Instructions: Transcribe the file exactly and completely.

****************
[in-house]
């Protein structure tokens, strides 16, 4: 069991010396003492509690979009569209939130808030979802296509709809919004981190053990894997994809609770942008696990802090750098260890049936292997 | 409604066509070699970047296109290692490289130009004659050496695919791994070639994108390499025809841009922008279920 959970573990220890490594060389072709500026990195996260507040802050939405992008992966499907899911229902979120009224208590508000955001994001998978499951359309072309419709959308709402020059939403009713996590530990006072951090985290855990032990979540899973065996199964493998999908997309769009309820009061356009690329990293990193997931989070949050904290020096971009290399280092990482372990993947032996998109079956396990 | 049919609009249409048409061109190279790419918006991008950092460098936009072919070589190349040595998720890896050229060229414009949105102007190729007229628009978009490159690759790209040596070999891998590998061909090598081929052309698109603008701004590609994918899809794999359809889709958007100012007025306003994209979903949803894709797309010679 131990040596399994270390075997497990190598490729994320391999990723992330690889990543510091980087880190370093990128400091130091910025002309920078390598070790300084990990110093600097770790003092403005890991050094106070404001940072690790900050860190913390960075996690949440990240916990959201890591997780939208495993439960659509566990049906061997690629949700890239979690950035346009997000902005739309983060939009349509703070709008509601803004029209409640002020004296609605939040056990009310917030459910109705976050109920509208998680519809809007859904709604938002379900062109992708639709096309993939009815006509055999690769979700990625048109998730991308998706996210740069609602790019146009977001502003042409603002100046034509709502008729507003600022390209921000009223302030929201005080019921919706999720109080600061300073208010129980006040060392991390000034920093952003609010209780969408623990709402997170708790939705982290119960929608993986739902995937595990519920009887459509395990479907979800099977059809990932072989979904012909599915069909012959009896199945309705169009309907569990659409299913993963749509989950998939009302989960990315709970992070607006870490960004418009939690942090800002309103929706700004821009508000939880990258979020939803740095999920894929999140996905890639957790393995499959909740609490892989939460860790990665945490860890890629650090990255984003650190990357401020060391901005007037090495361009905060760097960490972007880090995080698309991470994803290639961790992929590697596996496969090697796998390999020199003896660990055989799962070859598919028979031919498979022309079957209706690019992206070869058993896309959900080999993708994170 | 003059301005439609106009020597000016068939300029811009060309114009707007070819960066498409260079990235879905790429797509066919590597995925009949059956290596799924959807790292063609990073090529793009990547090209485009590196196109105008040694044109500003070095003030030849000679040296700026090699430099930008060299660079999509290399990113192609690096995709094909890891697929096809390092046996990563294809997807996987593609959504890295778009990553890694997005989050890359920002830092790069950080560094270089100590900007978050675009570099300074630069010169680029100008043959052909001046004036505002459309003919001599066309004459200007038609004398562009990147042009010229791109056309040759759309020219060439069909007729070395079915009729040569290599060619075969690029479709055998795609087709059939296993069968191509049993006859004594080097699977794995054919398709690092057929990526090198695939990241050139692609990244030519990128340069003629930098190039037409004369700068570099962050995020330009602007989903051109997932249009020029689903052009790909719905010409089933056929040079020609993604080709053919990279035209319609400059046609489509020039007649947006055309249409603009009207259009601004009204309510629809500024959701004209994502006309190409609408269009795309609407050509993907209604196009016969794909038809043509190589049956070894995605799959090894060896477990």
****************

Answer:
[in-house]
């Protein structure tokens, strides 16, 4: 069991010396003492509690979009569209939130808030979802296509709809919004981190053990894997994809609770942008696990802090750098260890049936292997 | 409604066509070699970047296109290692490289130009004659050496695919791994070639994108390499025809841009922008279920 959970573990220890490594060389072709500026990195996260507040802050939405992008992966499907899911229902979120009224208590508000955001994001998978499951359309072309419709959308709402020059939403009713996590530990006072951090985290855990032990979540899973065996199964493998999908997309769009309820009061356009690329990293990193997931989070949050904290020096971009290399280092990482372990993947032996998109079956396990 | 049919609009249409048409061109190279790419918006991008950092460098936009072919070589190349040595998720890896050229060229414009949105102007190729007229628009978009490159690759790209040596070999891998590998061909090598081929052309698109603008701004590609994918899809794999359809889709958007100012007025306003994209979903949803894709797309010679 131990040596399994270390075997497990190598490729994320391999990723992330690889990543510091980087880190370093990128400091130091910025002309920078390598070790300084990990110093600097770790003092403005890991050094106070404001940072690790900050860190913390960075996690949440990240916990959201890591997780939208495993439960659509566990049906061997690629949700890239979690950035346009997000902005739309983060939009349509703070709008509601803004029209409640002020004296609605939040056990009310917030459910109705976050109920509208998680519809809007859904709604938002379900062109992708639709096309993939009815006509055999690769979700990625048109998730991308998706996210740069609602790019146009977001502003042409603002100046034509709502008729507003600022390209921000009223302030929201005080019921919706999720109080600061300073208010129980006040060392991390000034920093952003609010209780969408623990709402997170708790939705982290119960929608993986739902995937595990519920009887459509395990479907979800099977059809990932072989979904012909599915069909012959009896199945309705169009309907569990659409299913993963749509989950998939009302989960990315709970992070607006870490960004418009939690942090800002309103929706700004821009508000939880990258979020939803740095999920894929999140996905890639957790393995499959909740609490892989939460860790990665945490860890890629650090990255984003650190990357401020060391901005007037090495361009905060760097960490972007880090995080698309991470994803290639961790992929590697596996496969090697796998390999020199003896660990055989799962070859598919028979031919498979022309079957209706690019992206070869058993896309959900080999993708994170 | 003059301005439609106009020597000016068939300029811009060309114009707007070819960066498409260079990235879905790429797509066919590597995925009949059956290596799924959807790292063609990073090529793009990547090209485009590196196109105008040694044109500003070095003030030849000679040296700026090699430099930008060299660079999509290399990113192609690096995709094909890891697929096809390092046996990563294809997807996987593609959504890295778009990553890694997005989050890359920002830092790069950080560094270089100590900007978050675009570099300074630069010169680029100008043959052909001046004036505002459309003919001599066309004459200007038609004398562009990147042009010229791109056309040759759309020219060439069909007729070395079915009729040569290599060619075969690029479709055998795609087709059939296993069968191509049993006859004594080097699977794995054919398709690092057929990526090198695939990241050139692609990244030519990128340069003629930098190039037409004369700068570099962050995020330009602007989903051109997932249009020029689903052009790909719905010409089933056929040079020609993604080709053919990279035209319609400059046609489509020039007649947006055309249409603009009207259009601004009204309510629809500024959701004209994502006309190409609408269009795309609407050509993907209604196009016969794909038809043509190589049956070894995605799959090894060896477990």